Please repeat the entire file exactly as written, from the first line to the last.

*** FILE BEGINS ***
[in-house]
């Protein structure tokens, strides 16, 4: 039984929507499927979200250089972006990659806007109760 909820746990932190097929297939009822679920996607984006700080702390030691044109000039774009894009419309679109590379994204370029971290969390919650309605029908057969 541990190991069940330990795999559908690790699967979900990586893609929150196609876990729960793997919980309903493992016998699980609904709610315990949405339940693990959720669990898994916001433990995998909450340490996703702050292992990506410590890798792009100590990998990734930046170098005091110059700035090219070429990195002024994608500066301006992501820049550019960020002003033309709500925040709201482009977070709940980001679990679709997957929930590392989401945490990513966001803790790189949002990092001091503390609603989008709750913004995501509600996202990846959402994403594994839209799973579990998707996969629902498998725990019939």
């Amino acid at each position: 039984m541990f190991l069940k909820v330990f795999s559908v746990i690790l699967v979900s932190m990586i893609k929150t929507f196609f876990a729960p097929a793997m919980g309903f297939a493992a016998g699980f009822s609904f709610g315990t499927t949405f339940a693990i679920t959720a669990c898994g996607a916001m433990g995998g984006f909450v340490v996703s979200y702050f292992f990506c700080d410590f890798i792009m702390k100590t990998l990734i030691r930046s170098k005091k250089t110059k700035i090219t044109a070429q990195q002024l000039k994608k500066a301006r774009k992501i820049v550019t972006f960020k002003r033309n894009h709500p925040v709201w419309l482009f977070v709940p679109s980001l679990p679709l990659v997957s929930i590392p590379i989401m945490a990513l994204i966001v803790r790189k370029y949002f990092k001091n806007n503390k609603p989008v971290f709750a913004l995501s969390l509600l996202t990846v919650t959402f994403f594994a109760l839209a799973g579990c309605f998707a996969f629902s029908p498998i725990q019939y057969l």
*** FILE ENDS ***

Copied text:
[in-house]
């Protein structure tokens, strides 16, 4: 039984929507499927979200250089972006990659806007109760 909820746990932190097929297939009822679920996607984006700080702390030691044109000039774009894009419309679109590379994204370029971290969390919650309605029908057969 541990190991069940330990795999559908690790699967979900990586893609929150196609876990729960793997919980309903493992016998699980609904709610315990949405339940693990959720669990898994916001433990995998909450340490996703702050292992990506410590890798792009100590990998990734930046170098005091110059700035090219070429990195002024994608500066301006992501820049550019960020002003033309709500925040709201482009977070709940980001679990679709997957929930590392989401945490990513966001803790790189949002990092001091503390609603989008709750913004995501509600996202990846959402994403594994839209799973579990998707996969629902498998725990019939």
């Amino acid at each position: 039984m541990f190991l069940k909820v330990f795999s559908v746990i690790l699967v979900s932190m990586i893609k929150t929507f196609f876990a729960p097929a793997m919980g309903f297939a493992a016998g699980f009822s609904f709610g315990t499927t949405f339940a693990i679920t959720a669990c898994g996607a916001m433990g995998g984006f909450v340490v996703s979200y702050f292992f990506c700080d410590f890798i792009m702390k100590t990998l990734i030691r930046s170098k005091k250089t110059k700035i090219t044109a070429q990195q002024l000039k994608k500066a301006r774009k992501i820049v550019t972006f960020k002003r033309n894009h709500p925040v709201w419309l482009f977070v709940p679109s980001l679990p679709l990659v997957s929930i590392p590379i989401m945490a990513l994204i966001v803790r790189k370029y949002f990092k001091n806007n503390k609603p989008v971290f709750a913004l995501s969390l509600l996202t990846v919650t959402f994403f594994a109760l839209a799973g579990c309605f998707a996969f629902s029908p498998i725990q019939y057969l």